It felt a touch surreal, much like the fanfare of a wedding does after all the months of preparation and anxious anticipation. And at the same time there was a tentativeness, an uncertainty, as though I was seeing a lover again after a prolonged separation. What would it feel like? Would my hip be ok? Would I be unfit?
As it turned out, my first run after eight weeks felt wonderful. It was only on the treadmill, at one minute easy jog intervals. I did another treadmill run after two days, then my first outdoor run, on my usual route, yesterday afternoon.
I didn’t expect to feel quite so stupidly excited, but as I rifled through drawers looking for my neglected armband and cap, I kept shouting “I’m going for a run! I’m going for a run!” And as I headed outside, strapping my iPhone to my arm, I felt a familiar feeling well up deep inside me, bubbling like a spring, and then it gushed out as I put one foot in front of the other and started…running. It was joy. Pure joy.
The first thing I noticed was how fast I was. I wasn’t even trying to run fast, because these are little test runs, going a bit further each day, always checking to see how the hip pulls up. But Runkeeper kept telling me I was running way faster than my previous race pace at most intervals, and my overall pace, even with stopping to walk every 90 seconds, was the same as before I stopped running eight weeks ago. All that crosstraining on the bike had paid off. I also barely broke a sweat, and again I sent a silent thank you to my faithful friend the spin bike for helping me maintain my fitness over the eight long lonely weeks in the gym.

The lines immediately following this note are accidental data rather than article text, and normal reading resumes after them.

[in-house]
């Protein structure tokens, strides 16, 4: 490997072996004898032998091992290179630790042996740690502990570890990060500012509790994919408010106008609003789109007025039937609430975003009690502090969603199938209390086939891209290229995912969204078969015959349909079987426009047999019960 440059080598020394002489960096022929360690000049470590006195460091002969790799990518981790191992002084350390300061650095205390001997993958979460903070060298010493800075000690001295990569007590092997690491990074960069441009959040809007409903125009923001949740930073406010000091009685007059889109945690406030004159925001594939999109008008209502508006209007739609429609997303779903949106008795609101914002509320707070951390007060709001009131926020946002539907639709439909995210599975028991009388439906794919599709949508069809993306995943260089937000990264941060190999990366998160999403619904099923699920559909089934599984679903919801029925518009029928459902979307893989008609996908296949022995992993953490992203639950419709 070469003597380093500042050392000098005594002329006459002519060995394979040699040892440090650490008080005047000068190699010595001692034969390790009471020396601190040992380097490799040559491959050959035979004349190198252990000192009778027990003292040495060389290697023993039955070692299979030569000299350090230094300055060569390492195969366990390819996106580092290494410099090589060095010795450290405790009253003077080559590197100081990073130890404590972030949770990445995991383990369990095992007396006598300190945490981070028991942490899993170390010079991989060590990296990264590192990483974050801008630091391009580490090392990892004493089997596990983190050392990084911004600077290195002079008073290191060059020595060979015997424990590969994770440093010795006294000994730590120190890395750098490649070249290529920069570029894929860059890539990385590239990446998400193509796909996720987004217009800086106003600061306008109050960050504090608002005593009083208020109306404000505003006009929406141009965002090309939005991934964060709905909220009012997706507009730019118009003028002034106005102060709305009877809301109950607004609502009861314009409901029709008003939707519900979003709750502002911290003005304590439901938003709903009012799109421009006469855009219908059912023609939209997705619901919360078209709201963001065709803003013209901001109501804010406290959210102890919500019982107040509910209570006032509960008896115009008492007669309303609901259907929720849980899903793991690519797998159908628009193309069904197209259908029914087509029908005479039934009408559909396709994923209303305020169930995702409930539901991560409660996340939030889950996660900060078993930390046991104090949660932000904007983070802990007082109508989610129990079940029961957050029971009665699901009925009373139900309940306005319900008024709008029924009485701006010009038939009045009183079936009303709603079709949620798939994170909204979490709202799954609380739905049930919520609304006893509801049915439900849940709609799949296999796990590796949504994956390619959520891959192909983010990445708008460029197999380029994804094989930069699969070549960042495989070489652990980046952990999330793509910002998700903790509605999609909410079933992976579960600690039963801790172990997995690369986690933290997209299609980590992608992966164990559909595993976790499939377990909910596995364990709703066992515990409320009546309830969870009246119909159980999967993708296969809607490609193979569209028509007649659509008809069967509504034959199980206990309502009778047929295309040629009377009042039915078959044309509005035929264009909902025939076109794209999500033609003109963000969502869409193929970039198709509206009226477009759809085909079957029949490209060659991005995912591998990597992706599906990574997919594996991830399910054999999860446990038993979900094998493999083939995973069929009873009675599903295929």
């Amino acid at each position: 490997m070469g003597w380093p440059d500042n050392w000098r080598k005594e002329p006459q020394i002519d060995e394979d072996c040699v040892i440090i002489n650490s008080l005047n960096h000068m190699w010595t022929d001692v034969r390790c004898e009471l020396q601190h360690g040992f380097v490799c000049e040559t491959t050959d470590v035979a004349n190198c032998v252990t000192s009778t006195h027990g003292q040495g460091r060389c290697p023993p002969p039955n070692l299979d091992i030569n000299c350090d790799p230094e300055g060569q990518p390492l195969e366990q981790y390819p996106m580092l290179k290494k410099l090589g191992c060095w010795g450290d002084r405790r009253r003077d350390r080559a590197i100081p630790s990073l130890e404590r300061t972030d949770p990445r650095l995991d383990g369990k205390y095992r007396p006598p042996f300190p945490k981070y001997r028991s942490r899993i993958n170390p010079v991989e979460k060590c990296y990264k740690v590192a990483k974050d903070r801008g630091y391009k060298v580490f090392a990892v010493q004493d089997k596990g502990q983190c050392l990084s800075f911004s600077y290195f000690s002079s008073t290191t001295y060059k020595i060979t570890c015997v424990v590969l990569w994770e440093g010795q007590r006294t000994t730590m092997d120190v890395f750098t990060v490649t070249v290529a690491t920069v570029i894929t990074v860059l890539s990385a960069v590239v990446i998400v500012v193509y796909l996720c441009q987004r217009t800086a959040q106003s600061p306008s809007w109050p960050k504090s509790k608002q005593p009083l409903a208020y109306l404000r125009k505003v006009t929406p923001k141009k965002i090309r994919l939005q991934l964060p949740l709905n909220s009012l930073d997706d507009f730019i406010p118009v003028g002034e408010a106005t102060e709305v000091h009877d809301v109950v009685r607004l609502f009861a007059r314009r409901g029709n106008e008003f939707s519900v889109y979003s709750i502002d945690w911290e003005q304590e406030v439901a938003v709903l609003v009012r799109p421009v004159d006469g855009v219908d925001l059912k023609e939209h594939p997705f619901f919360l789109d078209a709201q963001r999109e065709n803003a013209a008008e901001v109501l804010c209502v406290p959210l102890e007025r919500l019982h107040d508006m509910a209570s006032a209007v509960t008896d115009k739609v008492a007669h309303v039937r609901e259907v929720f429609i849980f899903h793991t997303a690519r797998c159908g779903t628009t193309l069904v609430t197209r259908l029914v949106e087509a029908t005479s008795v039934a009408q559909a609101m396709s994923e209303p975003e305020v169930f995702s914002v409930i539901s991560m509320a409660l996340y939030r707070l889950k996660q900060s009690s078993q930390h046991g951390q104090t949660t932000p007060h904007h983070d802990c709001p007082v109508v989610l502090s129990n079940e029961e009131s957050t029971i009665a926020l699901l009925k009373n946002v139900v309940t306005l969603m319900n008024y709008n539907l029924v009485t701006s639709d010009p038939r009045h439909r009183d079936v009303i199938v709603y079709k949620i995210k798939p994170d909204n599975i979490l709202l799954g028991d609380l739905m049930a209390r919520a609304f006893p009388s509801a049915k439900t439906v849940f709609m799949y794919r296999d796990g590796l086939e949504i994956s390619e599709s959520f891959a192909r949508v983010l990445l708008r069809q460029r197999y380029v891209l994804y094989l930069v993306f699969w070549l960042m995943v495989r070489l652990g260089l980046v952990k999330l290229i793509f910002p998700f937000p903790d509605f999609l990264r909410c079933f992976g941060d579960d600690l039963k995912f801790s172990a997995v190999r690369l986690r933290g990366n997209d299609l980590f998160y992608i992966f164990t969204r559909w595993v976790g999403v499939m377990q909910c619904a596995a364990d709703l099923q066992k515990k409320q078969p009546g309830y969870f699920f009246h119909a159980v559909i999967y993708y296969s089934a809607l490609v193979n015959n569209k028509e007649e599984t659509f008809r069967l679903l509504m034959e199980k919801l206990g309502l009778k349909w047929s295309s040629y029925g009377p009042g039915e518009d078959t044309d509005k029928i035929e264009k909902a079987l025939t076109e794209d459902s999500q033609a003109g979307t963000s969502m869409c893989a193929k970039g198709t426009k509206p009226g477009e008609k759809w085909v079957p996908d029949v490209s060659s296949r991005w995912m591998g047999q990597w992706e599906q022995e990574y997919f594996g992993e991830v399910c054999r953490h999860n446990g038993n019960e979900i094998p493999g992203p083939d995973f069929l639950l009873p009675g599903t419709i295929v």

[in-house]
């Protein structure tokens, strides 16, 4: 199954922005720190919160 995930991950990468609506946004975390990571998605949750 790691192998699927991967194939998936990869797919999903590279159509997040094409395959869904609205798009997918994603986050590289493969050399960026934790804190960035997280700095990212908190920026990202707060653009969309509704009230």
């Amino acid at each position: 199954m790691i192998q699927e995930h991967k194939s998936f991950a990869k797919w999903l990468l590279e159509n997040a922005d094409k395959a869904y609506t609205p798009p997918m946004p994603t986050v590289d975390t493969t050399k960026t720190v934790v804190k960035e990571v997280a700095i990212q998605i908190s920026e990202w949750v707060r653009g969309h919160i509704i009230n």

The second thing I noticed was how great it felt to be outdoors. Those first two runs on the treadmill were ok, but oh what a difference being outside ! I noticed the crisp breeze on my cheeks, the branches of the trees silhoutted against the fading blue sky, the birds calling as they flew home to nest. I breathed in the softness of the Spring air. And my ears drank in that gravel-crunching sound, the sound of my sneakers on the track, that tells me I’ve come home.
So I ran, all of 4.3km, stopping every minute and a half for a brief walk. My hips felt great. They still feel great this morning. My brain was bathed in the familiar cocktail of endorphins, dopamine and serotonin. Happy juice. At times I felt tempted to pick up the pace and keep running. But something told me not to be too cocky, and to risk undoing all the patient and good work I had done.
I changed my registration for the Melbourne Marathon from a half marathon to a 10K. I have five weeks. Ample time for a 10K. I have a tiny hope that I might be able to train for a half marathon in five weeks given my fitness has stayed the course and my pace has improved. But we’ll see. In the meantime I’ll be out there, three days a week. Crunching gravel, listening to the birds, and drinking in joy. And feeling grateful, so grateful for every single opportunity to do what I was born to to. Run.